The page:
Boston Coach Joe Mazzulla, right, talks to official Scott Twardoski during the second half of Monday’s 111-109 loss to the Houston Rockets. David J. Phillip/Associated Press

The Boston Celtics knew this six-game trip – with several beatable opponents – was important as they try to build good habits and fix some of their glaring issues as the playoffs loom.

But if Saturday’s win over the Hawks was an encouraging sign, Monday was a major step in the opposite direction.

The Celtics have suffered some puzzling losses to inferior opponents this season and Monday’s defeat is easily among the worst of the season, especially at this stage of the year. The Celtics didn’t start the night with the right energy and their bad habits and deficiencies were on display in ugly fashion in a costly, inexcusable 111-109 loss to the Houston Rockets, who are last in the Western Conference with 52 losses and already officially eliminated from the playoff picture. The Celtics pummeled the Rockets by 24 in December.

Forget the No. 1 seed. At this rate, the Celtics will be fighting over their final 13 games just to maintain the No. 2 seed, with just a one-game lead over the 76ers.

Jaylen Brown scored 43 points on Monday, and it would have been worse without him. The Celtics trailed by 11 with less than five minutes to go and fought back, but couldn’t complete the comeback. Down two with seven seconds left, Coach Joe Mazzulla drew up a play and put the ball in Jayson Tatum’s hands, but he missed a layup at the buzzer.

The Celtics were atrocious from 3-point range, finishing 12 for 42 (28.9 percent). They fell to 11-17 this season when shooting less than 35 percent from long range. But, Mazzulla was focused on the margins that continue to cost the Celtics games.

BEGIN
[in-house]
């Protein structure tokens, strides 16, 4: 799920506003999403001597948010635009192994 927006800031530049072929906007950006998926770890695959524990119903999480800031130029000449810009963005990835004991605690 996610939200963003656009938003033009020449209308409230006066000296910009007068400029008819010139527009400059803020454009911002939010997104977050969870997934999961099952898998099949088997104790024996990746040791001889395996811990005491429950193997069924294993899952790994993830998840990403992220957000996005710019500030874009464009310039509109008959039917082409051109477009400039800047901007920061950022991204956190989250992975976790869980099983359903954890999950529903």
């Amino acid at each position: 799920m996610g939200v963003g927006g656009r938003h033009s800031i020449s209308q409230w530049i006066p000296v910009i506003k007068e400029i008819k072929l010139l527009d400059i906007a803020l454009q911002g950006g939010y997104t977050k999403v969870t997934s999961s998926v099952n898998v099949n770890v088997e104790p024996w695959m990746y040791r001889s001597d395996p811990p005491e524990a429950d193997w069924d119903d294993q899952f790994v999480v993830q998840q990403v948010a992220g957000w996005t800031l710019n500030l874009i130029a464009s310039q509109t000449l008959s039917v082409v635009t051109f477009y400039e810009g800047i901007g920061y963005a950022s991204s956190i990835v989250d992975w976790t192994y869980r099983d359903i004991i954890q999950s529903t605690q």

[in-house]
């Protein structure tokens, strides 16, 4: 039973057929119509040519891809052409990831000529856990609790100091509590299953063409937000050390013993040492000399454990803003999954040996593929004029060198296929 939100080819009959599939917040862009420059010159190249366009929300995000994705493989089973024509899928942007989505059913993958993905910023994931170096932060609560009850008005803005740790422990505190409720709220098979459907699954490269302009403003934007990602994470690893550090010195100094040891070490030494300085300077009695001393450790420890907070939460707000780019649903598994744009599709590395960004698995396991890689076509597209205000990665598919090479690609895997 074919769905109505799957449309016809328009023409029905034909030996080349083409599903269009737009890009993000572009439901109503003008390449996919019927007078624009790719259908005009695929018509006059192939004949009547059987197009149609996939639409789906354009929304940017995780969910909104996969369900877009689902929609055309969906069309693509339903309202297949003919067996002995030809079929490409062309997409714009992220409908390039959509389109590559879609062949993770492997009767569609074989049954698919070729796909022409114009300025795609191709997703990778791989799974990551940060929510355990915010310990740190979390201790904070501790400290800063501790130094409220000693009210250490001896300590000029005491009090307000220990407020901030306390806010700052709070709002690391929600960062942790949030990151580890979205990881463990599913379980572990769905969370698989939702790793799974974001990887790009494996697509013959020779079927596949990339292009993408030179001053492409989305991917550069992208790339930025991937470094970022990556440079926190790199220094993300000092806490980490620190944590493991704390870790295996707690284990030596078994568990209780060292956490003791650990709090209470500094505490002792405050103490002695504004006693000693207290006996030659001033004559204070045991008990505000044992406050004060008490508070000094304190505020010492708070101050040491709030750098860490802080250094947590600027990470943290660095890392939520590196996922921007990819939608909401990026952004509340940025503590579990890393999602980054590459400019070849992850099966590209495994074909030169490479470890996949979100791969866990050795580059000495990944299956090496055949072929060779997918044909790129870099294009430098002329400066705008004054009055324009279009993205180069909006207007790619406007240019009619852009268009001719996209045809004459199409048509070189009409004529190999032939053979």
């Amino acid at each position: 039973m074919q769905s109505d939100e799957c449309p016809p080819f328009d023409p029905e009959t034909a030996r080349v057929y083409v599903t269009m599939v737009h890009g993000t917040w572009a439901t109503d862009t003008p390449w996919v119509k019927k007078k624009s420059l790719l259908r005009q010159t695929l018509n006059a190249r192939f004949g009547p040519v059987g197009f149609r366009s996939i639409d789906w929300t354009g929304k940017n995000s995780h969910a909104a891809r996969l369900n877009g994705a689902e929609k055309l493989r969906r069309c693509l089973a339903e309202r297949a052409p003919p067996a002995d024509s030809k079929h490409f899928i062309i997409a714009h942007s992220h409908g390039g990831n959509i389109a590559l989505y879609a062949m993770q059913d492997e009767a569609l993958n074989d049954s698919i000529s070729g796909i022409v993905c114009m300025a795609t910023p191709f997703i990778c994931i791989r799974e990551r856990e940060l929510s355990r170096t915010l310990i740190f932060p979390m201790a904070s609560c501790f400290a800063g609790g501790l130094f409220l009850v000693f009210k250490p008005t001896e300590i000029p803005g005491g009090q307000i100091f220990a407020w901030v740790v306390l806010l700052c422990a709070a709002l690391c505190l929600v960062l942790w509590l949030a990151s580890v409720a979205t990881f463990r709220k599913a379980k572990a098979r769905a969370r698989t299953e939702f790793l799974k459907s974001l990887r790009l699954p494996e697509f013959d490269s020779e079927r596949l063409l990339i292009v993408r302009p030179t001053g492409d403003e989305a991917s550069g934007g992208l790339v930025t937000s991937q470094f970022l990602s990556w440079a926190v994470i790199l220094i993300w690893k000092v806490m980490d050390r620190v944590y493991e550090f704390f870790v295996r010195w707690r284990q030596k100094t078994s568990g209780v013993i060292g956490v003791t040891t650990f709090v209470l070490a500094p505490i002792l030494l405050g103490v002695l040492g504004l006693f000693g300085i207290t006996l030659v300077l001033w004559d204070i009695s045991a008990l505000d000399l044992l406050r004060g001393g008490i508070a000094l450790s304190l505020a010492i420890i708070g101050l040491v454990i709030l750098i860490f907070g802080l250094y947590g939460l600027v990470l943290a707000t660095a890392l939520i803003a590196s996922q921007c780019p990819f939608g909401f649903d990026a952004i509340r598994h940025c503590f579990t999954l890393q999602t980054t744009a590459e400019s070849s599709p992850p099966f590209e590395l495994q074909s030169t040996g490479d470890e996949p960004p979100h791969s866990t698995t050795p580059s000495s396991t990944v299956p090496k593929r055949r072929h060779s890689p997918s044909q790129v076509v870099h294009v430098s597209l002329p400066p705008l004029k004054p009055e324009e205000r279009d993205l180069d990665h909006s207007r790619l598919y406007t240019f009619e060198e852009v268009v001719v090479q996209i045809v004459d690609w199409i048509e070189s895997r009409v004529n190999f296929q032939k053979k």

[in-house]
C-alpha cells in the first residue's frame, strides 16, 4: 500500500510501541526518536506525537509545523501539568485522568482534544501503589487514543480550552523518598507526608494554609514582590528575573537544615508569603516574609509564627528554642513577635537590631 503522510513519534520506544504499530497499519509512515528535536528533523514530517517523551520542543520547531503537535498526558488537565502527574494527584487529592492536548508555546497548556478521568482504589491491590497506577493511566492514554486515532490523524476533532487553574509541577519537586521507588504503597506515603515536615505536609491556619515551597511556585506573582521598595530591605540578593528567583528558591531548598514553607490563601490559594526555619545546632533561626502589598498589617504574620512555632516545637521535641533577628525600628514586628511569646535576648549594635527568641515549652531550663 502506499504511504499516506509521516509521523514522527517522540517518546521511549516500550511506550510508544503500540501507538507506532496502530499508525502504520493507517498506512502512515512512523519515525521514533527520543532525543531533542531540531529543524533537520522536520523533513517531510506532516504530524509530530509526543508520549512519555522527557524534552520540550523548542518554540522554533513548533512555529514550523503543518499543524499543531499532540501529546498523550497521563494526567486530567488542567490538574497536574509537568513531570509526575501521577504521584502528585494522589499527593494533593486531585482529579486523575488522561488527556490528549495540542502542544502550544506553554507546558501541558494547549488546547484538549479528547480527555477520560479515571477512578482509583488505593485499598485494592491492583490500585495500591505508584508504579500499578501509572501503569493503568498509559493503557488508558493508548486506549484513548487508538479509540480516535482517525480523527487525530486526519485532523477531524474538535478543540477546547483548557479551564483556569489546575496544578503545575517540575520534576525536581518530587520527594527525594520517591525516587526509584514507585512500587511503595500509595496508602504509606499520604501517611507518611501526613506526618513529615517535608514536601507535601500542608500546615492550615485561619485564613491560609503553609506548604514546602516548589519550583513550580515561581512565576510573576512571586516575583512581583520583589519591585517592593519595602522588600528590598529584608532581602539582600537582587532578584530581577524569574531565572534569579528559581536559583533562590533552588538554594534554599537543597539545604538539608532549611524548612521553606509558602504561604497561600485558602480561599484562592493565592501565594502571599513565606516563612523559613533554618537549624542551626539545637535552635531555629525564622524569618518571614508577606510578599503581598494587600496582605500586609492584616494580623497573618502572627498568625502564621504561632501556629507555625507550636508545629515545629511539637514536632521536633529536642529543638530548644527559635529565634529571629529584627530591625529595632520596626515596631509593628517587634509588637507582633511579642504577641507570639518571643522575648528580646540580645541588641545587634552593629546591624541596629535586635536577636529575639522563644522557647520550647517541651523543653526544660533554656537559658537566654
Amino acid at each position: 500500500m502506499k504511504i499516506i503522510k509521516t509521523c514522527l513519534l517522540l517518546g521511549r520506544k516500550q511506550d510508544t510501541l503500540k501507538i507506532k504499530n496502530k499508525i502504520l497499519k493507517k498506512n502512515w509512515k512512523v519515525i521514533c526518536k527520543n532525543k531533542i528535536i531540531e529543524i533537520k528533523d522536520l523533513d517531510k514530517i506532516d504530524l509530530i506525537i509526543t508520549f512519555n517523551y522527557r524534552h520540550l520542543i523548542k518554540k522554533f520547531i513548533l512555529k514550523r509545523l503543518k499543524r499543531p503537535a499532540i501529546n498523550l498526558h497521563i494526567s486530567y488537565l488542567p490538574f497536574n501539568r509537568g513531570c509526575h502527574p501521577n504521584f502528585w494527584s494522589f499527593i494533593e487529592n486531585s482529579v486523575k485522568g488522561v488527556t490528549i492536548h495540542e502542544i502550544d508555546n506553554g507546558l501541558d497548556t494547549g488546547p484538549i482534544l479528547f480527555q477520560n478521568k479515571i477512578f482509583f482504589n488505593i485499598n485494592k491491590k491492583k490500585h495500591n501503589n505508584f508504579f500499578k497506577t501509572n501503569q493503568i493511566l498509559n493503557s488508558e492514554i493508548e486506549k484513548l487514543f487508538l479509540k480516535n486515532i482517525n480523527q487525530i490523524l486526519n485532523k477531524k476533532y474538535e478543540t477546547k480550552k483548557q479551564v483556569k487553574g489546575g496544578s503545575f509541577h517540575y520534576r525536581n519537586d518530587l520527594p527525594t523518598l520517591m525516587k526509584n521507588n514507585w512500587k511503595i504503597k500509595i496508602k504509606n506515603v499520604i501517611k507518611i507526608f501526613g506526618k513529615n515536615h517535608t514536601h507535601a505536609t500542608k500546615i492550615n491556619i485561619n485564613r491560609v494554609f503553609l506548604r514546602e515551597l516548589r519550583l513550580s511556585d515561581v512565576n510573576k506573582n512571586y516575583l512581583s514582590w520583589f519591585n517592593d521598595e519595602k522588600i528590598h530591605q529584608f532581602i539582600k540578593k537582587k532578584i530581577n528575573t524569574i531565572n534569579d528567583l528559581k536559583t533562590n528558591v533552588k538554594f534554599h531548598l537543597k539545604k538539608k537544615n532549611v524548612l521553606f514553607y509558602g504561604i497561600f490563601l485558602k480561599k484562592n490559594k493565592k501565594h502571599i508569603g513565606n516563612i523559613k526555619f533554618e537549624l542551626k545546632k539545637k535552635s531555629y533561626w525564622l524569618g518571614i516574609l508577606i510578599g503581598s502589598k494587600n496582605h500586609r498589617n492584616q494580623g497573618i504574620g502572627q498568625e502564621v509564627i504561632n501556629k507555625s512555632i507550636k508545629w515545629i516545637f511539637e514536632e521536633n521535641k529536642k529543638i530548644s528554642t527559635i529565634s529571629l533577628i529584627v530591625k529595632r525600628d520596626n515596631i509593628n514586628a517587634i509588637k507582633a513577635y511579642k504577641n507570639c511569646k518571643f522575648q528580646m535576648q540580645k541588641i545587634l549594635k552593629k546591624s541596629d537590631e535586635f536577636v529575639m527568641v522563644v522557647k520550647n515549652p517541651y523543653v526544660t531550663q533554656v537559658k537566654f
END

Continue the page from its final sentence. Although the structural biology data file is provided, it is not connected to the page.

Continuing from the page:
The Celtics were once again outhustled on the glass, where they gave up 15 offensive rebounds and 17 second-chance points to the young and athletic Rockets. They were beaten at the free-throw line. And they coughed up 13 turnovers, including four each from Tatum and Marcus Smart.

“Those are concerning, the margins,” Mazzulla told reporters in Houston. “That’s playoff basketball at its finest, is the ability to win those situations, so it’s concerning that we’re inconsistent in that. We have to be committed to those regardless of who we’re playing, regardless of the situation, regardless of how many games are left. It doesn’t matter. You have to be committed to those.”

AS RECENTLY AS last month, the Celtics looked like a team that was a lock for a top-two seed in the Eastern Conference. An ugly stretch of basketball compounded by Monday’s loss to the Rockets opened the door for a drop in the East playoff picture for Boston.

The Houston loss snapped a two-game winning streak and dropped the team to 2-4 in their last six games. The setback, along with a win by the Bucks over the Kings in Sacramento, has created a sizable gap once again in the standings for the top seed. Milwaukee now leads Boston by 2 1/2 games with 13 games left to play. The two teams meet once again in Milwaukee in a game that will decide the head-to-head tiebreaker.

The Celtics have more things to worry about at the moment than catching the Bucks. Philadelphia has won five straight games, pulling them one game behind the Celtics in the standings. The teams are tied in the loss column (22) but the Celtics have two games in hand. Boston does own the head-to-head tiebreaker after winning the first three games of the season series.

The teams will face off one more time in April in the final week of the regular season. The 76ers have a tougher schedule to finish the regular season (fifth hardest in NBA) but they are playing far better basketball than the Celtics over the past few weeks, putting Boston in danger of falling to the No. 3 seed and losing out on potentially holding home-court advantage in the second round of the playoffs.

The New York Knicks or Brooklyn Nets look like likely first-round matchups for Boston if they fall to the No. 3 seed. If the Celtics land a top-2 seed, the play-in tournament will determine their first-round opponent.

Despite Boston’s uneven play, Smart is not panicking about the team’s recent bumps in the road.

“I would rather (the struggles) happen now than later,” Smart told reporters in Houston. “I’d rather it happen now than when we get into the playoffs and it happens.”

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